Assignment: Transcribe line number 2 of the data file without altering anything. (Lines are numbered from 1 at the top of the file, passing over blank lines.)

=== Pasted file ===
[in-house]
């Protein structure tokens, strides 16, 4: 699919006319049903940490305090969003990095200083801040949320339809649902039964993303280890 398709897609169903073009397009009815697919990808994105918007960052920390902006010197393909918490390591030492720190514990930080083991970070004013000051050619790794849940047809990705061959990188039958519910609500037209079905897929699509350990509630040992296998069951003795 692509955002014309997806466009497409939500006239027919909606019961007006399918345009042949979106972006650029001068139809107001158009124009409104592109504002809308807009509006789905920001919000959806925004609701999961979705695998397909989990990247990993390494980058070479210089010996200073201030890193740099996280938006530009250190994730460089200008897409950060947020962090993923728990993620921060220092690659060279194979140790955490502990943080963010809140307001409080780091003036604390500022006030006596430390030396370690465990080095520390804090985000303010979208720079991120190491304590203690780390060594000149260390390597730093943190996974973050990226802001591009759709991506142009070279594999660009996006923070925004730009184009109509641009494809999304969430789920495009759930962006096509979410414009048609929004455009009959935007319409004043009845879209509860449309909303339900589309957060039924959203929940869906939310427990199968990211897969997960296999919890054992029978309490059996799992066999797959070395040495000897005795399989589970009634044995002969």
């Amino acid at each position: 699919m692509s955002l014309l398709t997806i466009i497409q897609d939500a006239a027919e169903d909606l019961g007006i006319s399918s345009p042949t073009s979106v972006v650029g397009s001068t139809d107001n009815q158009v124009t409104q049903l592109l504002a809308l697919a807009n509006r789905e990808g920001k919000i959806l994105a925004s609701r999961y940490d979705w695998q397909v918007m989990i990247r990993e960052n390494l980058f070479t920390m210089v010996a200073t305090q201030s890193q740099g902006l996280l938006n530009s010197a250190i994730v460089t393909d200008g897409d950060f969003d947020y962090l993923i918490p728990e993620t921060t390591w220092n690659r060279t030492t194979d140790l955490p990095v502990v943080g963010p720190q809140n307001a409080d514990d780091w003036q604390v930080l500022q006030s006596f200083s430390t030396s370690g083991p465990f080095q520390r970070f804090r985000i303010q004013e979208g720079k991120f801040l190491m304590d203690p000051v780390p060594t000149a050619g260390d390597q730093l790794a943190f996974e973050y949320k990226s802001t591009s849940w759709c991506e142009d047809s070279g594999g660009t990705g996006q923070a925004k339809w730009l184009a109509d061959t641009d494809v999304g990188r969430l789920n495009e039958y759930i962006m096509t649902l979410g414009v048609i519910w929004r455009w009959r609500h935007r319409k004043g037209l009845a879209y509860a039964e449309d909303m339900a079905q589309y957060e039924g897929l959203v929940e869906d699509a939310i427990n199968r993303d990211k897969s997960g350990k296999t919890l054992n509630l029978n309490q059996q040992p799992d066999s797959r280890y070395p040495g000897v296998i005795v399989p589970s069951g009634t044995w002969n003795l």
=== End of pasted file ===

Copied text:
């Protein structure tokens, strides 16, 4: 699919006319049903940490305090969003990095200083801040949320339809649902039964993303280890 398709897609169903073009397009009815697919990808994105918007960052920390902006010197393909918490390591030492720190514990930080083991970070004013000051050619790794849940047809990705061959990188039958519910609500037209079905897929699509350990509630040992296998069951003795 692509955002014309997806466009497409939500006239027919909606019961007006399918345009042949979106972006650029001068139809107001158009124009409104592109504002809308807009509006789905920001919000959806925004609701999961979705695998397909989990990247990993390494980058070479210089010996200073201030890193740099996280938006530009250190994730460089200008897409950060947020962090993923728990993620921060220092690659060279194979140790955490502990943080963010809140307001409080780091003036604390500022006030006596430390030396370690465990080095520390804090985000303010979208720079991120190491304590203690780390060594000149260390390597730093943190996974973050990226802001591009759709991506142009070279594999660009996006923070925004730009184009109509641009494809999304969430789920495009759930962006096509979410414009048609929004455009009959935007319409004043009845879209509860449309909303339900589309957060039924959203929940869906939310427990199968990211897969997960296999919890054992029978309490059996799992066999797959070395040495000897005795399989589970009634044995002969």